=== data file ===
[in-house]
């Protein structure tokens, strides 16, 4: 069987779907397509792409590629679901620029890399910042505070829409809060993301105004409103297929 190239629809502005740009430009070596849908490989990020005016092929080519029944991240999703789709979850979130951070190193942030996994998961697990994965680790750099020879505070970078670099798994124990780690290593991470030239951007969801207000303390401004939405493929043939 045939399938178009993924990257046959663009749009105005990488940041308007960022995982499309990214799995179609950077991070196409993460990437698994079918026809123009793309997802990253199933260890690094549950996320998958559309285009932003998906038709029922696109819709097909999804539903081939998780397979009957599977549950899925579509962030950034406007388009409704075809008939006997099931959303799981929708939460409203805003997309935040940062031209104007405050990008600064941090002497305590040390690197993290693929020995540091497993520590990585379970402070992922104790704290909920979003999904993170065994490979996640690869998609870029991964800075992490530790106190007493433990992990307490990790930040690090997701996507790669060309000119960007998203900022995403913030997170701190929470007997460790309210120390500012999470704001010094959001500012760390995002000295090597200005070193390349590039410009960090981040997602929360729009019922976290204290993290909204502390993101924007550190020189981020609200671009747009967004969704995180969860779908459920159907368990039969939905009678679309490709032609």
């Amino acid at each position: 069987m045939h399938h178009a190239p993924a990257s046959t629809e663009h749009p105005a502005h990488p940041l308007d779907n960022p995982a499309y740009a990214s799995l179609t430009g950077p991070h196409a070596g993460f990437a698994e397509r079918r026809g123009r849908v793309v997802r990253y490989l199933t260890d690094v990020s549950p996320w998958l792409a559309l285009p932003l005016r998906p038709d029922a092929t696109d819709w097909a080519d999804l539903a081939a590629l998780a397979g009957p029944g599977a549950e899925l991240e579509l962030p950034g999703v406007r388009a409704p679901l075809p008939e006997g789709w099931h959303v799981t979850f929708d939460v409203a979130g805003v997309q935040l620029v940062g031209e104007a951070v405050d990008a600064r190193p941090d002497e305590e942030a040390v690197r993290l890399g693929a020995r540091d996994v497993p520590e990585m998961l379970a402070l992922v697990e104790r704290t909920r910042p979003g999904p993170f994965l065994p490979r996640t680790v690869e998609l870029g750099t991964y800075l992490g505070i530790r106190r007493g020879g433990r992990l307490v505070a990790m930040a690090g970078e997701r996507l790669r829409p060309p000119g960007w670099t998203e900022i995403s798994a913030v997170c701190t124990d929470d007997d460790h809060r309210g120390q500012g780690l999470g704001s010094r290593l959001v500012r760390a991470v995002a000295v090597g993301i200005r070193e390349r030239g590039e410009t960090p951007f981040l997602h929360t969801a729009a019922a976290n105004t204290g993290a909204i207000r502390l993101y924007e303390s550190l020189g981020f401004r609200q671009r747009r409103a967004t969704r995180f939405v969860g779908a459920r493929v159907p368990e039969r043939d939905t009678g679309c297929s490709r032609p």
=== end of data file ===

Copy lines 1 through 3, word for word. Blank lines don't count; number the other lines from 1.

[in-house]
């Protein structure tokens, strides 16, 4: 069987779907397509792409590629679901620029890399910042505070829409809060993301105004409103297929 190239629809502005740009430009070596849908490989990020005016092929080519029944991240999703789709979850979130951070190193942030996994998961697990994965680790750099020879505070970078670099798994124990780690290593991470030239951007969801207000303390401004939405493929043939 045939399938178009993924990257046959663009749009105005990488940041308007960022995982499309990214799995179609950077991070196409993460990437698994079918026809123009793309997802990253199933260890690094549950996320998958559309285009932003998906038709029922696109819709097909999804539903081939998780397979009957599977549950899925579509962030950034406007388009409704075809008939006997099931959303799981929708939460409203805003997309935040940062031209104007405050990008600064941090002497305590040390690197993290693929020995540091497993520590990585379970402070992922104790704290909920979003999904993170065994490979996640690869998609870029991964800075992490530790106190007493433990992990307490990790930040690090997701996507790669060309000119960007998203900022995403913030997170701190929470007997460790309210120390500012999470704001010094959001500012760390995002000295090597200005070193390349590039410009960090981040997602929360729009019922976290204290993290909204502390993101924007550190020189981020609200671009747009967004969704995180969860779908459920159907368990039969939905009678679309490709032609």
């Amino acid at each position: 069987m045939h399938h178009a190239p993924a990257s046959t629809e663009h749009p105005a502005h990488p940041l308007d779907n960022p995982a499309y740009a990214s799995l179609t430009g950077p991070h196409a070596g993460f990437a698994e397509r079918r026809g123009r849908v793309v997802r990253y490989l199933t260890d690094v990020s549950p996320w998958l792409a559309l285009p932003l005016r998906p038709d029922a092929t696109d819709w097909a080519d999804l539903a081939a590629l998780a397979g009957p029944g599977a549950e899925l991240e579509l962030p950034g999703v406007r388009a409704p679901l075809p008939e006997g789709w099931h959303v799981t979850f929708d939460v409203a979130g805003v997309q935040l620029v940062g031209e104007a951070v405050d990008a600064r190193p941090d002497e305590e942030a040390v690197r993290l890399g693929a020995r540091d996994v497993p520590e990585m998961l379970a402070l992922v697990e104790r704290t909920r910042p979003g999904p993170f994965l065994p490979r996640t680790v690869e998609l870029g750099t991964y800075l992490g505070i530790r106190r007493g020879g433990r992990l307490v505070a990790m930040a690090g970078e997701r996507l790669r829409p060309p000119g960007w670099t998203e900022i995403s798994a913030v997170c701190t124990d929470d007997d460790h809060r309210g120390q500012g780690l999470g704001s010094r290593l959001v500012r760390a991470v995002a000295v090597g993301i200005r070193e390349r030239g590039e410009t960090p951007f981040l997602h929360t969801a729009a019922a976290n105004t204290g993290a909204i207000r502390l993101y924007e303390s550190l020189g981020f401004r609200q671009r747009r409103a967004t969704r995180f939405v969860g779908a459920r493929v159907p368990e039969r043939d939905t009678g679309c297929s490709r032609p």